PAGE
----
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Alison Day, Carol Oldroyd, Sonia Godfrey, Tom Quinn
Despite the major role of primary care in the management of people with, or at risk of developing, cardiovascular disease, little is known about the availability and state of readiness of cardiovascular diagnostic and monitoring equipment in general practice premises. We surveyed 170 general practices in one cardiac network. Our findings suggest that both provision of cardiac equipment, and training of staff in its use, is variable.
Cardiovascular diseases are the most common cause of premature death in developed countries. The National Service Framework for Coronary Heart Disease (NSF CHD)1 sets out national standards for the prevention, diagnosis and treatment of CHD including explicit recognition of the role of primary care teams. A further NSF chapter ‘Arrhythmias and sudden cardiac death’ was published in 2005,2 emphasising that patients with long-term conditions may be managed in primary care. It also highlighted better access to effective management of arrhythmias in all areas, including primary care.
Cardiovascular diagnostic and monitoring equipment is therefore required in the primary care setting. There has been significant investment in cardiac services since the introduction of the NSF CHD, enabling primary care teams to receive funding for equipment, although tracking of expenditure on equipment has proven difficult and it is unclear what cardiac equipment is currently available in primary care.
Once equipment has been purchased and installed there is a need for appropriate maintenance and training to ensure optimal use and patient safety. However, with the exception of resuscitation equipment, no national guidelines or standards regarding equipment maintenance and training within primary care premises were identified in a literature search.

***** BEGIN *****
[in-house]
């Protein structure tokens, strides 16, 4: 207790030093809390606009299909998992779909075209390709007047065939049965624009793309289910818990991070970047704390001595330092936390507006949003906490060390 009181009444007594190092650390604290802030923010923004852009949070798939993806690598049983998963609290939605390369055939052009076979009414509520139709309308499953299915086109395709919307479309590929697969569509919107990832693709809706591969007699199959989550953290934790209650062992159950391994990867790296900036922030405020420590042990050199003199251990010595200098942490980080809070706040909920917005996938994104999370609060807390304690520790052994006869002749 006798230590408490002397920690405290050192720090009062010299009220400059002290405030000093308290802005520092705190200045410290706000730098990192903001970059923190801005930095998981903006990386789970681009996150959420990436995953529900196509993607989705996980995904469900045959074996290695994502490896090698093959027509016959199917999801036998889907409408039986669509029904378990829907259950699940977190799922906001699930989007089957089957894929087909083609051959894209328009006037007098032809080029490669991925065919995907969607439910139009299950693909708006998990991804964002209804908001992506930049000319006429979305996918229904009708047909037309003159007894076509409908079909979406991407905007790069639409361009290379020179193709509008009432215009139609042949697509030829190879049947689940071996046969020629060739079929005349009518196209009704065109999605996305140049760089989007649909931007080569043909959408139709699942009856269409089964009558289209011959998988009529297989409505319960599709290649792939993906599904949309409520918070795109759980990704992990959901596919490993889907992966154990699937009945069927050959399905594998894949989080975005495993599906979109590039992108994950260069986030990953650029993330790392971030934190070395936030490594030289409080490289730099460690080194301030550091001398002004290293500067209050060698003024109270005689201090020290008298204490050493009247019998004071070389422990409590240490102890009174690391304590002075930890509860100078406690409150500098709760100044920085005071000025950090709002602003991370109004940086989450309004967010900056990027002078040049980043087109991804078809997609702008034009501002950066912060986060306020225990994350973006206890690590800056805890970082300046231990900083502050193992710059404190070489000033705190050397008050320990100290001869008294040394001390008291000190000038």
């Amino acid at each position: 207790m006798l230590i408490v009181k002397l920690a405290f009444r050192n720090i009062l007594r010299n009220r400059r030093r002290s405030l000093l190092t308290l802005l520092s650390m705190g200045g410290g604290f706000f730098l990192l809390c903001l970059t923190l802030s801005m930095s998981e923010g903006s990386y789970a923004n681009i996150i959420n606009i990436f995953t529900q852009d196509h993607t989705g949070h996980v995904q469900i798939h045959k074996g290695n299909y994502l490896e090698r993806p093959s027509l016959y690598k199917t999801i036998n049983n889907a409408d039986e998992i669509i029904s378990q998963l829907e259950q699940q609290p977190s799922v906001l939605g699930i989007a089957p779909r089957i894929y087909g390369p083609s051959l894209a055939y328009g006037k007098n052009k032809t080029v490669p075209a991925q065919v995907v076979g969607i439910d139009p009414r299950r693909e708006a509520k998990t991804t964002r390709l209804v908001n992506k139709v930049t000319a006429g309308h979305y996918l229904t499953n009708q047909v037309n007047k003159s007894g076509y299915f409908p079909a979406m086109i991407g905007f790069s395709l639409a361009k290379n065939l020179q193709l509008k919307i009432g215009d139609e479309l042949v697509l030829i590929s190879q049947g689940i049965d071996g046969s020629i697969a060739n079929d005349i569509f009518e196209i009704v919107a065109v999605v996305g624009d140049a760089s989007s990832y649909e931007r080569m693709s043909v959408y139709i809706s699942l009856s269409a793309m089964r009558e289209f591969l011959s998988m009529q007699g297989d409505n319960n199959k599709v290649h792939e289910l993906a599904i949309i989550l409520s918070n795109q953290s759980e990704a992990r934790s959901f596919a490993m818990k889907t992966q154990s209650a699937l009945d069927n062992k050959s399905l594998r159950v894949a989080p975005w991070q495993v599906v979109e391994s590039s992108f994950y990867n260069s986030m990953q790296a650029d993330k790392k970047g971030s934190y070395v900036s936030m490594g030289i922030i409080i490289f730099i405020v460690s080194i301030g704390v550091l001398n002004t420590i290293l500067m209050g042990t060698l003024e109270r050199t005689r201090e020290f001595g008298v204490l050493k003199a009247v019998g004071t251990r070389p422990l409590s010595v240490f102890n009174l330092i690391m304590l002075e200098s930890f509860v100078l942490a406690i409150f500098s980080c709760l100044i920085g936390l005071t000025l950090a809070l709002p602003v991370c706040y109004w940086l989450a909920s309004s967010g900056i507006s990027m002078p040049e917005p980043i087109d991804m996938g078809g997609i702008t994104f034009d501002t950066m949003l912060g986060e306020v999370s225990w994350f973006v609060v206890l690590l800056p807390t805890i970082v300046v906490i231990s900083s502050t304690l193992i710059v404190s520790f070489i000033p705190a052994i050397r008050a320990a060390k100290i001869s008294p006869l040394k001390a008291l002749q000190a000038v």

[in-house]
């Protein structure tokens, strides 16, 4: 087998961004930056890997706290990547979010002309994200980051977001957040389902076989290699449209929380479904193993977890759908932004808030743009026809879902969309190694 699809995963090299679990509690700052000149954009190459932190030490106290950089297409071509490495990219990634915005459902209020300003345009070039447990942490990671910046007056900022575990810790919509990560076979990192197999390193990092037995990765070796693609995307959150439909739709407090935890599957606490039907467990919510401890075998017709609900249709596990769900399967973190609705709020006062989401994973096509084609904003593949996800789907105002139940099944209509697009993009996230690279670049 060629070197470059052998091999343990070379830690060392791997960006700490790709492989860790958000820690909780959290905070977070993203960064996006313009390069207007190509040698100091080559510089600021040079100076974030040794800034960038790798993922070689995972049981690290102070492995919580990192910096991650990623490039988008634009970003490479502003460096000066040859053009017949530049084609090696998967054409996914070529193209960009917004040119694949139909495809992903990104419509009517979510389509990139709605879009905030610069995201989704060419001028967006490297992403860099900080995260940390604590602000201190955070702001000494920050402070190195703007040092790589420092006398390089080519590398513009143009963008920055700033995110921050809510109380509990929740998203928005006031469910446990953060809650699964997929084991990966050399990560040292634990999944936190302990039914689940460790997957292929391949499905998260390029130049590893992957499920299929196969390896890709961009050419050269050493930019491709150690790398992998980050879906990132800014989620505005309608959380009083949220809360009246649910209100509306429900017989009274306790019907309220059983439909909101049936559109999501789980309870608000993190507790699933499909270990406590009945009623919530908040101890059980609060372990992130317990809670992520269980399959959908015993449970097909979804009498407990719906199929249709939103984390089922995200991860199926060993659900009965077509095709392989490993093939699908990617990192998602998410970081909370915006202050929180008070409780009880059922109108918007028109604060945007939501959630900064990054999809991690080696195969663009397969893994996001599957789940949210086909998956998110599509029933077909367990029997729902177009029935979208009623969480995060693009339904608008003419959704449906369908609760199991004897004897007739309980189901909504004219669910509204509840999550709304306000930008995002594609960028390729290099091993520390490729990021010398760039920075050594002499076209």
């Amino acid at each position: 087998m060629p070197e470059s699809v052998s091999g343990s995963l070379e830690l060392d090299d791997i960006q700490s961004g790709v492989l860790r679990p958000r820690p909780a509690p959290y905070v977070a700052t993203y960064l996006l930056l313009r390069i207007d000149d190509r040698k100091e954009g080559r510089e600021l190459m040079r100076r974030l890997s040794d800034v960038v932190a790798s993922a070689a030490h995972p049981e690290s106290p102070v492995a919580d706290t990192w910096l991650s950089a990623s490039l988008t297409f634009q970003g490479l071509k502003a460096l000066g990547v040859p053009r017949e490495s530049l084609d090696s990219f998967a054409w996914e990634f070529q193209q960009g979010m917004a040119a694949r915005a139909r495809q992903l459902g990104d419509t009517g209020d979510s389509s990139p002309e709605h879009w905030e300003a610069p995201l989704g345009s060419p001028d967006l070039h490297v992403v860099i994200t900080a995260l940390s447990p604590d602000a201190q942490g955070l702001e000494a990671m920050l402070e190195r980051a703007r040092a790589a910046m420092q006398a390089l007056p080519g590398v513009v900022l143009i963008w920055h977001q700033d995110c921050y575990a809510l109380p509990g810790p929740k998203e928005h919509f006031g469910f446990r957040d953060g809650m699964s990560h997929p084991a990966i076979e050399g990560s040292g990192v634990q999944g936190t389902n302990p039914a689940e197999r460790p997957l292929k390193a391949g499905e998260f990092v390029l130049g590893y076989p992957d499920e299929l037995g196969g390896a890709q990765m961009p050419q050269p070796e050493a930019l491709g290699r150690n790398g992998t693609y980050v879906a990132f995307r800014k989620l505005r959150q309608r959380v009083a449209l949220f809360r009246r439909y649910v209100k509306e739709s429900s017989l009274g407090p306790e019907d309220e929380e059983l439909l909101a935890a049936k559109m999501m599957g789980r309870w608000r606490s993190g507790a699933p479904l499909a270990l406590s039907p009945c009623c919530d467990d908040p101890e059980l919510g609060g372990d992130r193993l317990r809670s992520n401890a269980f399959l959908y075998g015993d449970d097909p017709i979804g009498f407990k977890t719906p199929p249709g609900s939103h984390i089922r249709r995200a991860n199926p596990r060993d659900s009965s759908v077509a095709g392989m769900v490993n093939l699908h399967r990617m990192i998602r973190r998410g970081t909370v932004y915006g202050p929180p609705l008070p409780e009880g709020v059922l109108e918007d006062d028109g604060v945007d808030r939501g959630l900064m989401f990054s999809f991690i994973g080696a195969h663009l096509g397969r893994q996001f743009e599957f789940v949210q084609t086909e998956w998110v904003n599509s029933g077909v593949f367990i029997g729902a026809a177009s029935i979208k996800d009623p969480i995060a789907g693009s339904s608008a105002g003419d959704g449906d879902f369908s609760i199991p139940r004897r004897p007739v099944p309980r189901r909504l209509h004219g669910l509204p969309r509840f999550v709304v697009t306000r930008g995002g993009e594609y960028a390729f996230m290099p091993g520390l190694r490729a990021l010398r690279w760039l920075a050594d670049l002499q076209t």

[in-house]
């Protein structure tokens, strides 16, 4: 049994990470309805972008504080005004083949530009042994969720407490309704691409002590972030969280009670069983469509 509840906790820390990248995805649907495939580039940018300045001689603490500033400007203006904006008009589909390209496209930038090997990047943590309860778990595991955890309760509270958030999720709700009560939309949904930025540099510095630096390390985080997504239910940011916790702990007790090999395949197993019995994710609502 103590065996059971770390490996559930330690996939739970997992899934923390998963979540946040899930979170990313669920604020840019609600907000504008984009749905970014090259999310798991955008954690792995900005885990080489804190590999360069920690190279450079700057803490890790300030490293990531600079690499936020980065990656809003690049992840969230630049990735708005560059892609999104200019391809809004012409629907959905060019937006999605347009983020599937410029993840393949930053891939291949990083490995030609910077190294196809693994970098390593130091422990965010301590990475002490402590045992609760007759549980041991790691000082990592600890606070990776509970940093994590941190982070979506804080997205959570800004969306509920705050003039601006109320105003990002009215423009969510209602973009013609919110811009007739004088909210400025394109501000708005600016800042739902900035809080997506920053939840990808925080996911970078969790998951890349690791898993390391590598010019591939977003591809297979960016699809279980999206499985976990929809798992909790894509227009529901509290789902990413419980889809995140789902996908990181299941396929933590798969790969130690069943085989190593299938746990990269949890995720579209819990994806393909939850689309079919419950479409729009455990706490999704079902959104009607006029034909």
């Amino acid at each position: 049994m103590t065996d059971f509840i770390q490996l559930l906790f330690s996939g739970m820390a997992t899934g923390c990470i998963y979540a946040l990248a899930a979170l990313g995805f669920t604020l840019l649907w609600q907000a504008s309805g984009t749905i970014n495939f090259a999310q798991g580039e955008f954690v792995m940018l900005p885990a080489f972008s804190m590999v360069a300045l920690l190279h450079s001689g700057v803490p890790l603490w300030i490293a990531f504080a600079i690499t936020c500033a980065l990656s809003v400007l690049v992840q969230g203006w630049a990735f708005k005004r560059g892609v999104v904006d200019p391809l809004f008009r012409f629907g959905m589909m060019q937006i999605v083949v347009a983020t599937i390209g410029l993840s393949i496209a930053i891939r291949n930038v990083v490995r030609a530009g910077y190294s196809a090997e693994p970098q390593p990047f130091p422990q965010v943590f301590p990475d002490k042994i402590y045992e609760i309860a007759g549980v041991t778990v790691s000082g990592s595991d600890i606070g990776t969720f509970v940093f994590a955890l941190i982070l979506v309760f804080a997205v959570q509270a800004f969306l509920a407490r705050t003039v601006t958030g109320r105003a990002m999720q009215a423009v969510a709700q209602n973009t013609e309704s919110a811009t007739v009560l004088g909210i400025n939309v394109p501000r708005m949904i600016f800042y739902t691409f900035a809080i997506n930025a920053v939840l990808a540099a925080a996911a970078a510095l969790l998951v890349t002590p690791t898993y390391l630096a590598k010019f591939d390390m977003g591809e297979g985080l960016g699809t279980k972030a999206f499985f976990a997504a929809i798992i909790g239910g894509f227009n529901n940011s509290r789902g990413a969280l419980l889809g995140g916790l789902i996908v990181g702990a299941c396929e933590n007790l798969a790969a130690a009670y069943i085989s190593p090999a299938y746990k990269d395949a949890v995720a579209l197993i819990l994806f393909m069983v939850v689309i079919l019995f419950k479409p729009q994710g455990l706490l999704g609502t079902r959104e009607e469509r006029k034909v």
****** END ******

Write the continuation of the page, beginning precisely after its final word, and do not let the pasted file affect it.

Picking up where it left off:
Guidelines on recommended equipment for resuscitation in primary care have been published by the Resuscitation Council (UK).3 These suggest that each primary care organisation (PCO) should designate a named person responsible for co-ordinating resuscitation services at both PCO and practice level. Training should be undertaken “…to a level appropriate to the individual’s expected role”.2
We found few peer-reviewed or authoritative recommendations for the extent of provision of cardiac equipment such as 12-lead electrocardiogram (ECG) machines, Holter monitors or blood pressure (BP) monitors (static or ambulatory) in primary care, nor were we able to identify local guidance from primary care trusts (PCTs) on provision of resuscitation equipment. While an informal ‘Google’ search yielded examples of internal PCT reports, there were no peer-reviewed reports of audit of cardiac equipment and training in primary care. With practice-based commissioning (PBC) in development at the time of the survey, the extent to which PBC ‘clusters’ were facilitating direct access to these investigations in local hospitals across the network was unknown.
In order to obtain baseline information to inform future requirements and planning, together with development of appropriate care pathways, Coventry and Warwickshire Cardiac Network commissioned a survey on behalf of local PCTs on the provision of cardiac equipment, including maintenance and training arrangements, available in general practice premises.
To assess the availability and state of readiness of 12-lead ECG machines, ambulatory ECG (Holter) monitors, static and ambulatory BP monitors and defibrillators in general practice premises, with a view to making recommendations for future provision, maintenance and training.